Briefly, this argument goes like this: Say a world-famous violinist developed a fatal kidney ailment and the Society of Music Lovers found that only you had the right blood-type to help. So, they therefore have you kidnapped and then attach you to the violinist’s circulatory system so that your kidneys can be used to extract the poison from his. To unplug yourself from the violinist would be to kill him; therefore, pro-lifers would say a person has to stay attached against her will to the violinist for 9 months. Thompson says that it would be morally virtuous to stay plugged-in. But she asks, “Do you have to?” She appeals to our intuitions and answers, “No.”

Manata then goes on to defeat Thomson’s proposal here, with a short, memorable illustration, which I highly recommend that you check out. More info on how to respond to similar arguments is here.

The best book for beginners on the pro-life view is this book:

For those looking for advanced resources, Francis Beckwith, a professor at Baylor University, published the book Defending Life, with Cambridge University Press, 2007.

Learn about the pro-life case

And some posts motivating Christians and conservatives to take abortion seriously:

Filed under: Polemics, , , , , , , , , , , , , , , , , , , , , , , , , , , , , , , , , , , , , , , , , , , , ,

A secular case against legalized abortion

Unborn baby scheming about being only two months old

Unborn baby scheming about being only two months old

Note: this post has a twin! Its companion post on a secular case against gay marriage is here.

Now, you may think that the view that the unborn deserve protection during pregnancy is something that you either take on faith or not. But I want to explain how you can make a case for the right to life of the unborn, just by using reason and evidence.

To defend the pro-life position, I think you need to sustain 3 arguments:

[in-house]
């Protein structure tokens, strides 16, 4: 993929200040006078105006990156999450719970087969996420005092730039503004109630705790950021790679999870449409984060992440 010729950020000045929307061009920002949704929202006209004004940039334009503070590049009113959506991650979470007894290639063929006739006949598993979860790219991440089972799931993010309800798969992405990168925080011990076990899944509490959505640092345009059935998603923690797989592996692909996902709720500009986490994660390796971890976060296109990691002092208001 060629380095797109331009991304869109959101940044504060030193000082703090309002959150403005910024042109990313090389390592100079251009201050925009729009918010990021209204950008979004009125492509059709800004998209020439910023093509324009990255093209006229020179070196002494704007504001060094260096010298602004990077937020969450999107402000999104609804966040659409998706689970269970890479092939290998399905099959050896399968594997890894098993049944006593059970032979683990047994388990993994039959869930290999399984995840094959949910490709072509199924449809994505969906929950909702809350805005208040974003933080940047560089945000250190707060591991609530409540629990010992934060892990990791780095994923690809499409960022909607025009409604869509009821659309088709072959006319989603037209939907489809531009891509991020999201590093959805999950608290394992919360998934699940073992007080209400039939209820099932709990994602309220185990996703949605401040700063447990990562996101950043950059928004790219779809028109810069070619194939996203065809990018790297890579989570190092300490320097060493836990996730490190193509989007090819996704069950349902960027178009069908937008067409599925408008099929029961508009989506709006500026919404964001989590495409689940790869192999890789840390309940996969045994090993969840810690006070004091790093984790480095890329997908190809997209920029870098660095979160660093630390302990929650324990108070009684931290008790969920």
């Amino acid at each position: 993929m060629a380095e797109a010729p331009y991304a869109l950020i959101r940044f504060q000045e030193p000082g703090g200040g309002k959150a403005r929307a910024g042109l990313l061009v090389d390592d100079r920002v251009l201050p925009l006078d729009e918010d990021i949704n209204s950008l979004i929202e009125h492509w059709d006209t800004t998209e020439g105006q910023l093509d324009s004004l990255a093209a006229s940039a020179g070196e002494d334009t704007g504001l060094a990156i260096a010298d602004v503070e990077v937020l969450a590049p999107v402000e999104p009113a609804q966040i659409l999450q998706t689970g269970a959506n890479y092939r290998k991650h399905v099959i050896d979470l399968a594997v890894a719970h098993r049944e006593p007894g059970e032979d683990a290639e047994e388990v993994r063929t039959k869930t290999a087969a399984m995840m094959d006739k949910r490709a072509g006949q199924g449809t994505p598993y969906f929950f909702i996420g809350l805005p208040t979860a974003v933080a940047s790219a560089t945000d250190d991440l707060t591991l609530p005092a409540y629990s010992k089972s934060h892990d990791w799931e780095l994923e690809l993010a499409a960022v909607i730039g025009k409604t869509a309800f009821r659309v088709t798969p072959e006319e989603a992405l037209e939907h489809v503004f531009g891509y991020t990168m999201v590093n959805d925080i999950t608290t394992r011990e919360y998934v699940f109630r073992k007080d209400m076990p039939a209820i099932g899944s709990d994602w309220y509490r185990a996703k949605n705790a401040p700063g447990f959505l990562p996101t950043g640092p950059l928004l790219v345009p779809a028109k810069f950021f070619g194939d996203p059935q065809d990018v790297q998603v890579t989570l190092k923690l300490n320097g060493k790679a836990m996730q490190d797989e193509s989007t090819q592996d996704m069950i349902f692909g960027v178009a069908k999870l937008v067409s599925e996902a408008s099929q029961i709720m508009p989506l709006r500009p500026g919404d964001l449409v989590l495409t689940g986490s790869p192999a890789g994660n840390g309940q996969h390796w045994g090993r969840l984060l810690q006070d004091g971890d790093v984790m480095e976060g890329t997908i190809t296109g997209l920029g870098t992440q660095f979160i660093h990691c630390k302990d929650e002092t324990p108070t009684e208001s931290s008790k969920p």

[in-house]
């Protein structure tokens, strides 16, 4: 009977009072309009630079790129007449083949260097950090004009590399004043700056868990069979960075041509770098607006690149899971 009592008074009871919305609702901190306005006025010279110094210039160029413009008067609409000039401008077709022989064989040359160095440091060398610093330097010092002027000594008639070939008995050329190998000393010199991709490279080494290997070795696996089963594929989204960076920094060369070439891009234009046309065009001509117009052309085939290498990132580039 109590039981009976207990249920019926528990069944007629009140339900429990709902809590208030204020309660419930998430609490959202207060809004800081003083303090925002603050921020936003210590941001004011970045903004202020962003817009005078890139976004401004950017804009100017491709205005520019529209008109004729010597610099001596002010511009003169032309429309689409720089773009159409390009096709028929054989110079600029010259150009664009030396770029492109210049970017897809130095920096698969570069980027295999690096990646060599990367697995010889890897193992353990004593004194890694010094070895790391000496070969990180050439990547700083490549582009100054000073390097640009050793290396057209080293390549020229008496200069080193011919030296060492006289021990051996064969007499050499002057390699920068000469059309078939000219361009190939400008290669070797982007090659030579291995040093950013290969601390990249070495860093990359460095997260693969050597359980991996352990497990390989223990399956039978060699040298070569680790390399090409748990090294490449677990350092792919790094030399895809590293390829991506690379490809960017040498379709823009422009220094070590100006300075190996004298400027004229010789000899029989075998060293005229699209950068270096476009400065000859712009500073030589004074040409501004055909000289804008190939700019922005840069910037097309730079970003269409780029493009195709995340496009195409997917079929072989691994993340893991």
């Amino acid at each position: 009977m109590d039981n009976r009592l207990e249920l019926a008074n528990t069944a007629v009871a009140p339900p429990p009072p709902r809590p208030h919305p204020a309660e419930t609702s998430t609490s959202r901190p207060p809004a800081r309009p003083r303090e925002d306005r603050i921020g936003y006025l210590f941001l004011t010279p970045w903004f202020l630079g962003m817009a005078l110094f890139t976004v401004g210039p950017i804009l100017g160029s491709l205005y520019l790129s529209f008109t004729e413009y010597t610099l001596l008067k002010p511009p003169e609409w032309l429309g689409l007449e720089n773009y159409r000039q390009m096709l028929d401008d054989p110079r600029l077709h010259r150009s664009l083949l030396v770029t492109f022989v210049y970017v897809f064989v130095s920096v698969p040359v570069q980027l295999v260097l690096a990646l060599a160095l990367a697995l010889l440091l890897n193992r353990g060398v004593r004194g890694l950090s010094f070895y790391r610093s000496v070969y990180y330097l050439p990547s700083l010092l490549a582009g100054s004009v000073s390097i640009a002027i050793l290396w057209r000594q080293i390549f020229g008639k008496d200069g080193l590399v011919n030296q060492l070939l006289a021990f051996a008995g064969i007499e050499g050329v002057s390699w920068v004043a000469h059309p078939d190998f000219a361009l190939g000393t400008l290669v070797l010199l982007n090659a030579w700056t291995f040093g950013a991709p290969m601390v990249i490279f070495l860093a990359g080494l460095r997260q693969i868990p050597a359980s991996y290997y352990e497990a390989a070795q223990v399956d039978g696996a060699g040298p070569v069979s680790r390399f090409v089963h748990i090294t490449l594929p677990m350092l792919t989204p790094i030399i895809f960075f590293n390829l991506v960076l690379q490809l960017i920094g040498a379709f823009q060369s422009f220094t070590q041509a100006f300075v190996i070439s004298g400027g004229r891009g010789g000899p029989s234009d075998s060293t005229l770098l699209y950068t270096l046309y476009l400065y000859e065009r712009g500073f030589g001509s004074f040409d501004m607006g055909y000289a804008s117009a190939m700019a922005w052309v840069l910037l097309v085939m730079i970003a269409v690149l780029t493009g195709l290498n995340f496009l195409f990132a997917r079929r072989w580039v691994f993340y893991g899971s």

1. The unborn is a living being with human DNA, and is therefore human.
  2. There is no morally-relevant difference between an unborn baby, and one already born.
  3. None of the justifications given for terminating an unborn baby are morally adequate.

Now, the pro-abortion debater may object to point 1, perhaps by claiming that the unborn baby is either not living, or not human, or not distinct from the mother.

Defending point 1: Well, it is pretty obvious that the unborn child is not inanimate matter. It is definitely living and growing through all 9 months of pregnancy. (Click here for a video that shows what a baby looks like through all 9 months of pregnancy). Since it has human DNA, that makes it a human. And its DNA is different from either its mother or father, so it clearly not just a tissue growth of the father or the mother. More on this point at Christian Cadre, here. An unborn child cannot be the woman’s own body, because then the woman would have four arms, four legs, two heads, four eyes and two different DNA signatures. When you have two different human DNA signatures, you have two different humans.

Secondly, the pro-abortion debater may try to identify a characteristic of the unborn that is not yet present or developed while it is still in the womb, and then argue that because the unborn does not have that characteristic, it does not deserve the protection of the law.

Defending point 2: You need to show that the unborn are not different from the already-born in any meaningful way. The main differences between them are: size, level of development, environment and degree of dependence. Once these characteristics are identified, you can explain that none of these differences provide moral justification for terminating a life. For example, babies inside and outside the womb have the same value, because location does not change a human’s intrinsic value. More at Stand to Reason, here.